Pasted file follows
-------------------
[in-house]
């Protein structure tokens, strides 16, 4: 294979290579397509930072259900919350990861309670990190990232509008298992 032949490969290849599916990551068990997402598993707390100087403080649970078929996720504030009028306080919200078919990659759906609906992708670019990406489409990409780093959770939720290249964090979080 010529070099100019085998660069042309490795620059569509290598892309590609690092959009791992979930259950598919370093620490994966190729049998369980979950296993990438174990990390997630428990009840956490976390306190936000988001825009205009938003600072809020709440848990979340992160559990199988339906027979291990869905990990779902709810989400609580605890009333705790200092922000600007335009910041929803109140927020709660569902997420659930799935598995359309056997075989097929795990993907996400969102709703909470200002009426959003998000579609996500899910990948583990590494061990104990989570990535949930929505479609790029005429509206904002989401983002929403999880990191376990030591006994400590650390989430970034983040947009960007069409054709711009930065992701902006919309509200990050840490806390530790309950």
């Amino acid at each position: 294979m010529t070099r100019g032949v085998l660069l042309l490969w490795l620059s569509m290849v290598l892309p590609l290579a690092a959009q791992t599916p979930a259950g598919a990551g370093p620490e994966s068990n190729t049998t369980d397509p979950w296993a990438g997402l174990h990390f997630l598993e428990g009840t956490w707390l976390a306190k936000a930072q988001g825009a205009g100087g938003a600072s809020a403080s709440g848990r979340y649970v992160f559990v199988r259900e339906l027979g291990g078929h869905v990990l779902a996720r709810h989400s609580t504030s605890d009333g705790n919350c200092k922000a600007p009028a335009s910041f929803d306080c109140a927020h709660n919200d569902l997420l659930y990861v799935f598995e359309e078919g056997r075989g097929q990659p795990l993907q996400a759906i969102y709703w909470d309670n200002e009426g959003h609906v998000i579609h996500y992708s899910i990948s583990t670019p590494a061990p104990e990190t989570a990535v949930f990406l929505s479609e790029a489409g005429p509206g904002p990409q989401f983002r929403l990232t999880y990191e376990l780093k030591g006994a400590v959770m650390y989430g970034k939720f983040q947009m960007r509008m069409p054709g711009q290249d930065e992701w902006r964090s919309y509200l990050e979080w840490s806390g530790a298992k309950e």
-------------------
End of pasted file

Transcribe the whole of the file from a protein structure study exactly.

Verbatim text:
[in-house]
């Protein structure tokens, strides 16, 4: 294979290579397509930072259900919350990861309670990190990232509008298992 032949490969290849599916990551068990997402598993707390100087403080649970078929996720504030009028306080919200078919990659759906609906992708670019990406489409990409780093959770939720290249964090979080 010529070099100019085998660069042309490795620059569509290598892309590609690092959009791992979930259950598919370093620490994966190729049998369980979950296993990438174990990390997630428990009840956490976390306190936000988001825009205009938003600072809020709440848990979340992160559990199988339906027979291990869905990990779902709810989400609580605890009333705790200092922000600007335009910041929803109140927020709660569902997420659930799935598995359309056997075989097929795990993907996400969102709703909470200002009426959003998000579609996500899910990948583990590494061990104990989570990535949930929505479609790029005429509206904002989401983002929403999880990191376990030591006994400590650390989430970034983040947009960007069409054709711009930065992701902006919309509200990050840490806390530790309950």
């Amino acid at each position: 294979m010529t070099r100019g032949v085998l660069l042309l490969w490795l620059s569509m290849v290598l892309p590609l290579a690092a959009q791992t599916p979930a259950g598919a990551g370093p620490e994966s068990n190729t049998t369980d397509p979950w296993a990438g997402l174990h990390f997630l598993e428990g009840t956490w707390l976390a306190k936000a930072q988001g825009a205009g100087g938003a600072s809020a403080s709440g848990r979340y649970v992160f559990v199988r259900e339906l027979g291990g078929h869905v990990l779902a996720r709810h989400s609580t504030s605890d009333g705790n919350c200092k922000a600007p009028a335009s910041f929803d306080c109140a927020h709660n919200d569902l997420l659930y990861v799935f598995e359309e078919g056997r075989g097929q990659p795990l993907q996400a759906i969102y709703w909470d309670n200002e009426g959003h609906v998000i579609h996500y992708s899910i990948s583990t670019p590494a061990p104990e990190t989570a990535v949930f990406l929505s479609e790029a489409g005429p509206g904002p990409q989401f983002r929403l990232t999880y990191e376990l780093k030591g006994a400590v959770m650390y989430g970034k939720f983040q947009m960007r509008m069409p054709g711009q290249d930065e992701w902006r964090s919309y509200l990050e979080w840490s806390g530790a298992k309950e």